Perform better by managing the emotional part of the brain more effectively.
Dr. Steve Peters is an English psychiatrist who works in elite sport. His clients include Ronnie O’Sullivan and Victoria Pendleton. Both claim he brought them back from dark places in their careers.
Here are the key takeaways from his ted talk:
- We need to control the part of our brain which thinks “emotionally and catastrophically”. This thinking is good in real life or death scenarios, not when it impinges on many areas of our life that are not e.g. introducing ourselves at a work event.
- Our chimp is 5 times as powerful as our rational frontal cortex. Thus we need to recognise him. Generally when we think thoughts we do not want, that is our Chimp. An example would be worrying about what everybody else thinks and thus not making the right decision for you.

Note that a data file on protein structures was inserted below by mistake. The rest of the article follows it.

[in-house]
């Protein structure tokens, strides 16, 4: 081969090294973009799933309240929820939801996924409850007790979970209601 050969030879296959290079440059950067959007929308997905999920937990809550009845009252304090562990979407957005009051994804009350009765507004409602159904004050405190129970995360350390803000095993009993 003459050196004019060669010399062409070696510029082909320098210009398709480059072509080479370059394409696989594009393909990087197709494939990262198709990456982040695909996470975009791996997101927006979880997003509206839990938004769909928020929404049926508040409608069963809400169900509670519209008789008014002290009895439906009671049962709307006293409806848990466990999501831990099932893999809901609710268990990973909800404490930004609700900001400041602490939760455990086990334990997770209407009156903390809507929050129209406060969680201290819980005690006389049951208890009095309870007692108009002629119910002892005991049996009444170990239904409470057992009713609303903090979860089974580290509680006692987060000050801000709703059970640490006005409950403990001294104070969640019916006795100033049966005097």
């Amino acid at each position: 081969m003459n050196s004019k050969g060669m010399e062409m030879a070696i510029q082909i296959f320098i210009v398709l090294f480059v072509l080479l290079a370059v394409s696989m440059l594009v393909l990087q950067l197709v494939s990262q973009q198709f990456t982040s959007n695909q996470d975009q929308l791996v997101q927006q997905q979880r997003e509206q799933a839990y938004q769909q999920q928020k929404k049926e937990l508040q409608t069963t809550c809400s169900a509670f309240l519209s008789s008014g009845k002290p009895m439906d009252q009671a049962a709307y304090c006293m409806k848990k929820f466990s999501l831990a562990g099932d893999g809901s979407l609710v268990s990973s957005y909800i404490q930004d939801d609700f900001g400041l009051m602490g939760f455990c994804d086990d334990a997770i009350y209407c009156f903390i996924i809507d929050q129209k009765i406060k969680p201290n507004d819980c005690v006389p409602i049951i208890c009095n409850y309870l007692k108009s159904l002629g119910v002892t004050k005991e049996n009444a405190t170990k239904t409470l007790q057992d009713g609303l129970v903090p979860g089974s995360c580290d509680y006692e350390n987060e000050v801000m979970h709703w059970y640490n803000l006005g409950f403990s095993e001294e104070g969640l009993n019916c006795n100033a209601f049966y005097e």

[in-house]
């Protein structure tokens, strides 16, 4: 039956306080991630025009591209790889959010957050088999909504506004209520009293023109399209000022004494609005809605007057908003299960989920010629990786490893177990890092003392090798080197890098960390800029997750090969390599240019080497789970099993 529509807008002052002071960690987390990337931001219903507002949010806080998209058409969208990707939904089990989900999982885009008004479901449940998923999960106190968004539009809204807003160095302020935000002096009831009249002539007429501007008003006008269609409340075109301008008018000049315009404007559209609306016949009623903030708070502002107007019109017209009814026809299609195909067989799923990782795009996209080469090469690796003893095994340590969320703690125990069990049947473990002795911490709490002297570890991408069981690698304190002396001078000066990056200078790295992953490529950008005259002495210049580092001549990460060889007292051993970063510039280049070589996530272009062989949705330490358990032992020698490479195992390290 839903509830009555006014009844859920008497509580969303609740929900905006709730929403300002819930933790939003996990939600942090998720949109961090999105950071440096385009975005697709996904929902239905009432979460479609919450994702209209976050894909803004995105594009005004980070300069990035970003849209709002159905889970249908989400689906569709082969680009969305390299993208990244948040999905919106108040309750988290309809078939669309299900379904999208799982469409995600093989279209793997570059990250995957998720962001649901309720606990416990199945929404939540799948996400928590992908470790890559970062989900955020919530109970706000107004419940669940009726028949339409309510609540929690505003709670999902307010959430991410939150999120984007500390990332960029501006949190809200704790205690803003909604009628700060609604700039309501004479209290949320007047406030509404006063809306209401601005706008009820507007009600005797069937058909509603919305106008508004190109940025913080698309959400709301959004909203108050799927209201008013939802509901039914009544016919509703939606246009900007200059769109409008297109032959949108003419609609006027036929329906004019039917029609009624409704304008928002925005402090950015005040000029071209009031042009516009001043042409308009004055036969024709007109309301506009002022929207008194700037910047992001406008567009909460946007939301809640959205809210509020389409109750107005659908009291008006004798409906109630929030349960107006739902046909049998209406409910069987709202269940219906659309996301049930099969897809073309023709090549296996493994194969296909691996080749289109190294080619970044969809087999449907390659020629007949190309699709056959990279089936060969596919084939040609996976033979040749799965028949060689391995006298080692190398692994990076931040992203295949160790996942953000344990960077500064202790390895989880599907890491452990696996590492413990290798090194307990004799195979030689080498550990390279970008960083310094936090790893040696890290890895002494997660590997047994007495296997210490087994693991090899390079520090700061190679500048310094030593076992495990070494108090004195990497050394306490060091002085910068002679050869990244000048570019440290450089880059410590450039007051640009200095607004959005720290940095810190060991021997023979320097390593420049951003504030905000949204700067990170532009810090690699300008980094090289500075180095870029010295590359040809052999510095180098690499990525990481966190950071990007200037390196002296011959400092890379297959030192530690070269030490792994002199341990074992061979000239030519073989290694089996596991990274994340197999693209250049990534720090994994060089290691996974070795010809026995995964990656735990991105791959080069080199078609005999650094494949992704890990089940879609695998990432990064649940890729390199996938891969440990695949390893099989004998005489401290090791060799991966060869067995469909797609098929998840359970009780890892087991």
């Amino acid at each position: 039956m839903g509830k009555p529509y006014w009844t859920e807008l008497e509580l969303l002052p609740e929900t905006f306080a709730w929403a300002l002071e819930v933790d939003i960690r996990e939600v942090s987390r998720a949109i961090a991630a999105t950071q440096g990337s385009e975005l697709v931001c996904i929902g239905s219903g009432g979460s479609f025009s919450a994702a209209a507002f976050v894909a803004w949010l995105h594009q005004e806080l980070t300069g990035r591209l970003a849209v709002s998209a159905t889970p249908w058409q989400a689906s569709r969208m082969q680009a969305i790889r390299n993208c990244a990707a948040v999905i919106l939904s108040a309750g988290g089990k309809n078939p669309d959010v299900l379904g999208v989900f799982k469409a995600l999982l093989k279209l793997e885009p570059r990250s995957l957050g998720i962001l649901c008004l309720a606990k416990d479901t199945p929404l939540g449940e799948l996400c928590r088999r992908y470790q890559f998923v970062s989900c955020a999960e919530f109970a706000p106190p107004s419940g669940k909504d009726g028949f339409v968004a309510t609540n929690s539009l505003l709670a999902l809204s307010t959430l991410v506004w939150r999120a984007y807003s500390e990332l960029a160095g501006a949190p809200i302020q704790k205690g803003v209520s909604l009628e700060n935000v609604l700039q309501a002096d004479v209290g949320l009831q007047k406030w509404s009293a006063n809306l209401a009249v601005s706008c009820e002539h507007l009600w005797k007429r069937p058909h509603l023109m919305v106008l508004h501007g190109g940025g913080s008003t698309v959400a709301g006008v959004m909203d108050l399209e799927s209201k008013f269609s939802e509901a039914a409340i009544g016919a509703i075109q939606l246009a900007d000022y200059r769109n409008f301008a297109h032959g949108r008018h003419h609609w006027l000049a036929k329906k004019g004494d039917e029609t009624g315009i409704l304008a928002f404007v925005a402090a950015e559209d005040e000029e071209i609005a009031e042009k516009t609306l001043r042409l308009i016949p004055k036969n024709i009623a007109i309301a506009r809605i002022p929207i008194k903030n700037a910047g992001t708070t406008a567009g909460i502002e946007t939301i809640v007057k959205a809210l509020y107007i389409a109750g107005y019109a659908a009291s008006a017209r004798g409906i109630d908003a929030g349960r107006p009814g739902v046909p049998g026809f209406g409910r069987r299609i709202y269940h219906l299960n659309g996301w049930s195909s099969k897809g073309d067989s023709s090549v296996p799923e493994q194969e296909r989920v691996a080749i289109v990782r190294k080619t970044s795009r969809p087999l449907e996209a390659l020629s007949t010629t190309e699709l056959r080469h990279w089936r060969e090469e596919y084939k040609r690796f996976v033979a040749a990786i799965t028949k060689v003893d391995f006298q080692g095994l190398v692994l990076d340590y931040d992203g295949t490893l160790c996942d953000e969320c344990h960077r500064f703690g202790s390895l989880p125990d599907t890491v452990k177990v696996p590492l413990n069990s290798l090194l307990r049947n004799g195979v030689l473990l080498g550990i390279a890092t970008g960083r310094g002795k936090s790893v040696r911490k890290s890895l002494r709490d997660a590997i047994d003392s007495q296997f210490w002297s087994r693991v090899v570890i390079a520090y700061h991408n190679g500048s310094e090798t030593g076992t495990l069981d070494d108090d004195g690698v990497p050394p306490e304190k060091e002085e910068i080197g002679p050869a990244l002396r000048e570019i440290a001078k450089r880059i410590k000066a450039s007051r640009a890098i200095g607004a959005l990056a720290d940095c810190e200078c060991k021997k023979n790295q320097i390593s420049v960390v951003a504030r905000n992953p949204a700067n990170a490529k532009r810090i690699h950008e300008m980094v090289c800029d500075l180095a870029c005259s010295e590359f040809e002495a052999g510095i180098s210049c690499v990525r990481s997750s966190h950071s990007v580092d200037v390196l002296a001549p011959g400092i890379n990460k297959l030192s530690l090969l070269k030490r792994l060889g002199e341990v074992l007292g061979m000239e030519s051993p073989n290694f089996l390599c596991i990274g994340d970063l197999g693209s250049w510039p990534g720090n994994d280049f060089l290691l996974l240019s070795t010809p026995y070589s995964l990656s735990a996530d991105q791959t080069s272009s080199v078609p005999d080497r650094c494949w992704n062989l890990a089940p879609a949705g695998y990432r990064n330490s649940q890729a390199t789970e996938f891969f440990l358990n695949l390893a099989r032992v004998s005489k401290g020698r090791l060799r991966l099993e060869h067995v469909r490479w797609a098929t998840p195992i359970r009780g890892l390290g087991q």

- “I want to go and enjoy myself and do my best”. Steve’s athletes thought like this in immense pressure environments, at the Olympics. They don’t blame their chimp for thoughts like “I must win and not let anyone down”, they know their chimps exist and choose to suppress them. They worked hard enough that their belief in their ability enabled them to overrule their chimps.
Steve believes you must reason with your chimp, talk to it and challenge it! Do I really need everyone’s approval all the time? Will people stop caring about me if I don’t succeed? Challenge these thoughts by thinking back to past examples, often these fears have been shown to be false.